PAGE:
If you’ve ever seen a night sky in the desert, the stars and heavenly bodies fill the blackness with hardly any space between. It is a show of light and vastness that astounds and touches even the most indifferent souls.
These stars are always there, but only visible to Earth bound humans when we are out on a clear night miles and miles from any man-made light distraction. This environment is coveted by astronomers and known as “dark sky.”
Sure we can go out to the countryside and see some nice stars, but a high elevation desert sky, hundreds of miles from the nearest city, is star-watching on steroids. I recently had the opportunity to observe this incredible display of high galaxy visibility at one of the darkest sky environments in the U.S. — the McDonald Observatory in West Texas.
We gathered with other families for a chilly March sunset, at over 6,700 ft above sea-level, on a peak of the Davis Mountains. As we made our way up to an outdoor amphitheater, the sky darkened.
There were only a few dim paper-covered red lights facing downward to give us a bit of visibility in order to find the paths to the giant telescopes scattered over the mountaintop. It was dark — so dark we couldn’t see each other and I held on tight to my daughter’s hand.
As our eyes adjusted, the first points of light, not stars but planets, appeared in the dome sky around us. First Venus, then Jupiter and Mars, followed by thousands, then billions of points of light. By 9:00 pm the brilliance of the universe was overwhelming.
Looking through the telescopes at thousand-year-old light, the scientists explained to us that the clusters filling the view in the telescopes were actually just a zoomed in part of one dot of light on one constellation in one tiny corner of one galaxy in the sky (in this case one point of the Orion constellation). It gave me chills to think about how tiny and insignificant we are.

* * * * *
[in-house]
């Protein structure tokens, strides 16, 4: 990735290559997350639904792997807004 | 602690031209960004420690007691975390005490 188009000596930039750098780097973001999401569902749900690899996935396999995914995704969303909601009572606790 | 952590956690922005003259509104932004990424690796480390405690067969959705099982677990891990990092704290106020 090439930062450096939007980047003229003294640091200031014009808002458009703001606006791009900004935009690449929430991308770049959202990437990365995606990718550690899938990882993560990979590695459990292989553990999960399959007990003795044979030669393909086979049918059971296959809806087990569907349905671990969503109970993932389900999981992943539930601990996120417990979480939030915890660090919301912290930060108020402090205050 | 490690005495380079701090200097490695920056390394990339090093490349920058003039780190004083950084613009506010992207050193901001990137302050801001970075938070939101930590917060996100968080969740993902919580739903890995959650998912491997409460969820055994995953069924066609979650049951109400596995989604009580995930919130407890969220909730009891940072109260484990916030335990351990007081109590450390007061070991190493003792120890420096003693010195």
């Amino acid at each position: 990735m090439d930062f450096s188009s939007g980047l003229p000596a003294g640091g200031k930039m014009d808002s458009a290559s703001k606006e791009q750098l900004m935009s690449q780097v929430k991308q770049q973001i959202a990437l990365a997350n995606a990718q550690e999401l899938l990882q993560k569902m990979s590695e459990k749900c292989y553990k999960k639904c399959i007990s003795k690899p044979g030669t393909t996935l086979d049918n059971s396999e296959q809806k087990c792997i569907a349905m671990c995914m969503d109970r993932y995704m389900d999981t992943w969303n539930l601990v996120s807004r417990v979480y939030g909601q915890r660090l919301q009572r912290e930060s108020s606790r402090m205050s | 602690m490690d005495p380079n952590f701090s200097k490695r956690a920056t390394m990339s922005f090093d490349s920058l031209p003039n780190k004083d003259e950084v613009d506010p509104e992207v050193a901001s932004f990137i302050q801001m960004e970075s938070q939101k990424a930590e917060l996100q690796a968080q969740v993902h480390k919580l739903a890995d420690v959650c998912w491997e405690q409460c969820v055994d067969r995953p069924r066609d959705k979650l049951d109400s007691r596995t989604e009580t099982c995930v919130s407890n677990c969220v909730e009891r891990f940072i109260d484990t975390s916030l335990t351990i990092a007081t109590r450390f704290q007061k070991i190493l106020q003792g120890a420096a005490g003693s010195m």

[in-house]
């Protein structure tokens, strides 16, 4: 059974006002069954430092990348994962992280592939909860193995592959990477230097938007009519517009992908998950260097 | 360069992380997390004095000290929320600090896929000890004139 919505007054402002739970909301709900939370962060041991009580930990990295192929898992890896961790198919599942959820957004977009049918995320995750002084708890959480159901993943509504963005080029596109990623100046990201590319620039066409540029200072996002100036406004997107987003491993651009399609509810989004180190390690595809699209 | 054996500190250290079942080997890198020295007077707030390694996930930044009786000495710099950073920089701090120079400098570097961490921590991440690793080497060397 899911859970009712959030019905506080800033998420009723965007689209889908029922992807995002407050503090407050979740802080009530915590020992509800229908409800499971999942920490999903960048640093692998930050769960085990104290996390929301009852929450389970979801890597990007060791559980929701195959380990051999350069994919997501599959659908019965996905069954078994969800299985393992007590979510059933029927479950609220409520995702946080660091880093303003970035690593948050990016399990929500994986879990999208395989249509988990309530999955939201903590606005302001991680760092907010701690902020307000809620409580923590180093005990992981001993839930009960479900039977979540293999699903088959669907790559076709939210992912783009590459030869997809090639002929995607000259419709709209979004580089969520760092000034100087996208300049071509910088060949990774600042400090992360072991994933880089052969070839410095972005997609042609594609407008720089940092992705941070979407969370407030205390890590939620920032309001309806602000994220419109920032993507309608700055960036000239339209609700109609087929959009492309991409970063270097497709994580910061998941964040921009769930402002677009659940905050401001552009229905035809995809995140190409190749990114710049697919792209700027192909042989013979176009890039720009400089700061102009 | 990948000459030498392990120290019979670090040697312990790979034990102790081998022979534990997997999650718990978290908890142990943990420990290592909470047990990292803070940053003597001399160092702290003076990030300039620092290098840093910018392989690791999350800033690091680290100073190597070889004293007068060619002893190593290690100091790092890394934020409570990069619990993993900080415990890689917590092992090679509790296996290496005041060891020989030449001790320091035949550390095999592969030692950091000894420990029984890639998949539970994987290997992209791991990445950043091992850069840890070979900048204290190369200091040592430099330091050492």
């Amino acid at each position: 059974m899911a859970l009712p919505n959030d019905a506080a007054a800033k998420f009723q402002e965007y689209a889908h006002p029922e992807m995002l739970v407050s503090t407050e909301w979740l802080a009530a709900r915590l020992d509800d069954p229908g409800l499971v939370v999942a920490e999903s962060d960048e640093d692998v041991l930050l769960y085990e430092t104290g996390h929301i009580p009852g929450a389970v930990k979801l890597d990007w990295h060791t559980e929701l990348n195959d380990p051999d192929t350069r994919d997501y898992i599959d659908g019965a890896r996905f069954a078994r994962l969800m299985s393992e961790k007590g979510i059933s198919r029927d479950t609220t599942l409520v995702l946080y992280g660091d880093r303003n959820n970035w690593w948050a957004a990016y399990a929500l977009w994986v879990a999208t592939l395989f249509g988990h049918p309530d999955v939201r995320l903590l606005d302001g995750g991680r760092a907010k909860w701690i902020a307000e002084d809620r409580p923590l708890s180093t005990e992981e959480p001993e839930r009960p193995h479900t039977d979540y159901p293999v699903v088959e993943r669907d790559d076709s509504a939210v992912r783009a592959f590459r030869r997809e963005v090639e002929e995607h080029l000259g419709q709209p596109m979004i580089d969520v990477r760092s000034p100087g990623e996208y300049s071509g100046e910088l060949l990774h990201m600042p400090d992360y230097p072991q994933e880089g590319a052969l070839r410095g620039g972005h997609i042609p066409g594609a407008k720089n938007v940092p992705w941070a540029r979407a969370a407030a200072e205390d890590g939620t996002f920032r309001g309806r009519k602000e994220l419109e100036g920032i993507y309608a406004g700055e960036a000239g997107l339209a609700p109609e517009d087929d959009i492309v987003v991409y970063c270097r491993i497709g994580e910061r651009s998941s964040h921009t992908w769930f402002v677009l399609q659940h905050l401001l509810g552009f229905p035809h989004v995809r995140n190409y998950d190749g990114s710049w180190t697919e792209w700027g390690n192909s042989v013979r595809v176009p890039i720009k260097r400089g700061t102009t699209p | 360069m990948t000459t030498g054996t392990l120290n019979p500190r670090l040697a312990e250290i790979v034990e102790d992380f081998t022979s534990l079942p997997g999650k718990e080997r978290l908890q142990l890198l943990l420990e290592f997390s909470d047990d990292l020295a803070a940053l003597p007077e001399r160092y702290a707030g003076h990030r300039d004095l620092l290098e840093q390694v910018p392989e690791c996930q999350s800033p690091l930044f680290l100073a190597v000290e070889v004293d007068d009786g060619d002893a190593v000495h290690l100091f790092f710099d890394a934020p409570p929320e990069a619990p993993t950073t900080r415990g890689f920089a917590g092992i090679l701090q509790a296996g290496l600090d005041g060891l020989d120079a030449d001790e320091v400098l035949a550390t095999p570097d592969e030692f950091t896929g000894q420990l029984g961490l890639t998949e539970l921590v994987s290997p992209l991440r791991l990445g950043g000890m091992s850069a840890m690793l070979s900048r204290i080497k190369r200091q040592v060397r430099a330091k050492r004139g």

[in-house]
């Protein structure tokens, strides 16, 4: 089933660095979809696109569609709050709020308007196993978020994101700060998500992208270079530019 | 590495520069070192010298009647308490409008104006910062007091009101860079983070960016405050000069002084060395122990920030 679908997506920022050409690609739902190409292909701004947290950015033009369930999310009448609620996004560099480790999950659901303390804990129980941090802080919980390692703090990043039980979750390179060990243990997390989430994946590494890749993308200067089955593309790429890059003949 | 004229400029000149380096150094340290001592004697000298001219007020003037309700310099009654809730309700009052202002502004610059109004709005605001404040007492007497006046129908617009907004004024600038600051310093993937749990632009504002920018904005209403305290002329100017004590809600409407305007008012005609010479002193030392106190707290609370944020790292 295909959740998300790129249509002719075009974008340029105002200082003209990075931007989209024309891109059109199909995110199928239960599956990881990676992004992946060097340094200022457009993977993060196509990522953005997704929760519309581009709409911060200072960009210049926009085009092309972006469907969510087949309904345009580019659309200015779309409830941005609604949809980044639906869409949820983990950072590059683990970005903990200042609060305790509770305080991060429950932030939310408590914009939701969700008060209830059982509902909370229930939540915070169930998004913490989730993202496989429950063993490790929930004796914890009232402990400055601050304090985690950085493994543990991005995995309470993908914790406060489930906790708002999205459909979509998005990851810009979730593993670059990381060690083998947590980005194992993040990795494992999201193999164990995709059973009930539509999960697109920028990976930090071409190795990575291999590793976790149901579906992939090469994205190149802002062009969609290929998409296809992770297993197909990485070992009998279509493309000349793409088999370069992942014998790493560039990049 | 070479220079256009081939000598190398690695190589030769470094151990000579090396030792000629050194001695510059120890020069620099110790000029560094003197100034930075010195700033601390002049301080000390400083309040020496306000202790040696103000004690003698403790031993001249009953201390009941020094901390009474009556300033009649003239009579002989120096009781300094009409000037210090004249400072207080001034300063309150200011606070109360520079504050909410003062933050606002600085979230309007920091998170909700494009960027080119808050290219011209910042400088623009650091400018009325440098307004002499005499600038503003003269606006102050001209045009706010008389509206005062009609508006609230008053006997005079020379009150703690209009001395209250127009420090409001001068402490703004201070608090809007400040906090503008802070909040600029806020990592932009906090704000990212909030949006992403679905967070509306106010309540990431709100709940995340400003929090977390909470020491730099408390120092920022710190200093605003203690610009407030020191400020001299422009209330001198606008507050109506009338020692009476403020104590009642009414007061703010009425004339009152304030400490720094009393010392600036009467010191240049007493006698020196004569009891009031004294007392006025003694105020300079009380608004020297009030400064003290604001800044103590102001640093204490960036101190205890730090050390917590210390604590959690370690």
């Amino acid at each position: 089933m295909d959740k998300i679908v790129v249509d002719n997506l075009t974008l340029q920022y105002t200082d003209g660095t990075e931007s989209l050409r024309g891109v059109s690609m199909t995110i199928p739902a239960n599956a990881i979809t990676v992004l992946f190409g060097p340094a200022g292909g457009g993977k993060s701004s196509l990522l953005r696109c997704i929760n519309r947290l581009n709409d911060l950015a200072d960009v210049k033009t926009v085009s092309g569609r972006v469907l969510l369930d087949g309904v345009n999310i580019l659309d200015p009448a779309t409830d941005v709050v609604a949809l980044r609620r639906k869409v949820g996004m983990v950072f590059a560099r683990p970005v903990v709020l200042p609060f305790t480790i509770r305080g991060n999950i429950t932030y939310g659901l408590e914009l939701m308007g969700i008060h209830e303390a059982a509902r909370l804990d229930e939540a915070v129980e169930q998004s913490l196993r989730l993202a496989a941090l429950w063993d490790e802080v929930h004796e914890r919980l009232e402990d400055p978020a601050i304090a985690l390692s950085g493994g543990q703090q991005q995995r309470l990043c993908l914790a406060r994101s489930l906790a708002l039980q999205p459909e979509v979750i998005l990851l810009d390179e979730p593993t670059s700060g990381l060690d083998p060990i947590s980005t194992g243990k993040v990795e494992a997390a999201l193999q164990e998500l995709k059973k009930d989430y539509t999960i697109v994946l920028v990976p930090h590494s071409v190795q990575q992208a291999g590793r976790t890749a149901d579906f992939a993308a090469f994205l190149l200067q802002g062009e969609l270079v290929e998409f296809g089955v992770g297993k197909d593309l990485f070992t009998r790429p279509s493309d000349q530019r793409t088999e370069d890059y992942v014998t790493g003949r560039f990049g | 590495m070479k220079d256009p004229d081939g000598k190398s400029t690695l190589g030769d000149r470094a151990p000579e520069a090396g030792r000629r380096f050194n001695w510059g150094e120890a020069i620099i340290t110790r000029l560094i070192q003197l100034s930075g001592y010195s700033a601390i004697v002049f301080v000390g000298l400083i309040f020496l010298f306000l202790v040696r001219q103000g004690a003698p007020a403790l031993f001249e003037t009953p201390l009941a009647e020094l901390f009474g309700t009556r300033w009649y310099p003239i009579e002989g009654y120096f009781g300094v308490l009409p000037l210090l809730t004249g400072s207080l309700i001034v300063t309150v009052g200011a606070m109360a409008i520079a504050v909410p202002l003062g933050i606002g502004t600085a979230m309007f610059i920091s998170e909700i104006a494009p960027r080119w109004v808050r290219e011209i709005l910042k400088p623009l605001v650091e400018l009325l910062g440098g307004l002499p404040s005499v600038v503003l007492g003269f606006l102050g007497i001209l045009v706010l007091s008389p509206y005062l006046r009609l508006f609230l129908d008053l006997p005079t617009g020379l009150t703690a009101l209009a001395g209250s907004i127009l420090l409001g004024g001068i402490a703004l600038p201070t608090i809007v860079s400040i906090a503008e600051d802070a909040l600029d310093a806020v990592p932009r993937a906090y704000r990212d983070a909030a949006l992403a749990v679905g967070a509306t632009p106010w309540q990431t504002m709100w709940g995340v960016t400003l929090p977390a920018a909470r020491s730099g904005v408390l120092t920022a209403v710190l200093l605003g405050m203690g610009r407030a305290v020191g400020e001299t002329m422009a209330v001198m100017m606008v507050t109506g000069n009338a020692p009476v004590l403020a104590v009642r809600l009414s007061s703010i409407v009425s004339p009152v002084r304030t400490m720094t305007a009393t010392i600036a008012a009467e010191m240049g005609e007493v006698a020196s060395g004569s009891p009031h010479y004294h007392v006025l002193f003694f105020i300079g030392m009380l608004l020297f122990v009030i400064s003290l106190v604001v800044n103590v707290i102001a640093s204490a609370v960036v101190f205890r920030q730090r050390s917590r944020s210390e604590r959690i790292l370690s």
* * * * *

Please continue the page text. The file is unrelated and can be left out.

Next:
Our planet and all its people are like a tiny speck on a tiny grain of sand in a huge desert. It might be overwhelming and scary to feel so small, but it actually brought us all together on the top of that mountain, although strangers when we first arrived.
After all, knowing how amazing it is that we exist at all should really connect us as humans in our shared experience and awe of the universe in a way we would be connected to another person if stranded on a tiny island.
Looking up and out should create a greater commitment to our survival as a species.
Humans have been gazing at these same skies since the dawn of our existence on this relatively young, tiny planet.
Even before Galileo, nomads and shepherds sat around fires at night looking for patterns in the heavens above. We have a need to know our significance and purpose, but it is also freeing to realize that we are part of something much bigger than the worries and problems we face each day. Whether or not you believe in a higher power, there is no denying the awesome vastness of the universe, and accepting that we understand very little about it.
My time observing the sky in the mountains of West Texas helped me appreciate how priceless is this living body I have been given, and what a privilege it is to live on this planet. While this relatively tiny corner of the vast sky can feel insignificant, it is also a reminder that humans are part of something much greater. My usual time spent planning, worrying, feeling inadequate, defensive or resentful seems absolutely ridiculous in light of my tiny place in space. Rather, the ability to breathe oxygen, grow food, move, hear, see, love, share and create is a gift and should be cherished during my brief time on this earth. It should furthermore move me to care for my home planet since it has provided me the perfect combination of matter and oxygen to stay alive and for my body, in its delicate complexity.
In fact, perhaps if we all focused our gaze above to the night sky more often, we humans would be able to look back down at one another and be more supportive of our species on this fragile island planet.
The so-called differences among us that cause wars, disease, hunger, unhealthy habits and destruction of our bodies and our environment, are fueled by our selfish need to possess, control and feel superior to our neighboring humans.
Our human bodies, time limited as they are, are the vehicle to experience all the wonder that we are part of and caring for all humanity and our home Earth should be our life work.
The eternal night sky can remind us that in the vastness of the universe, all we really have is each other. Tu Salud ¡Si Cuenta! (Your Health Matters!)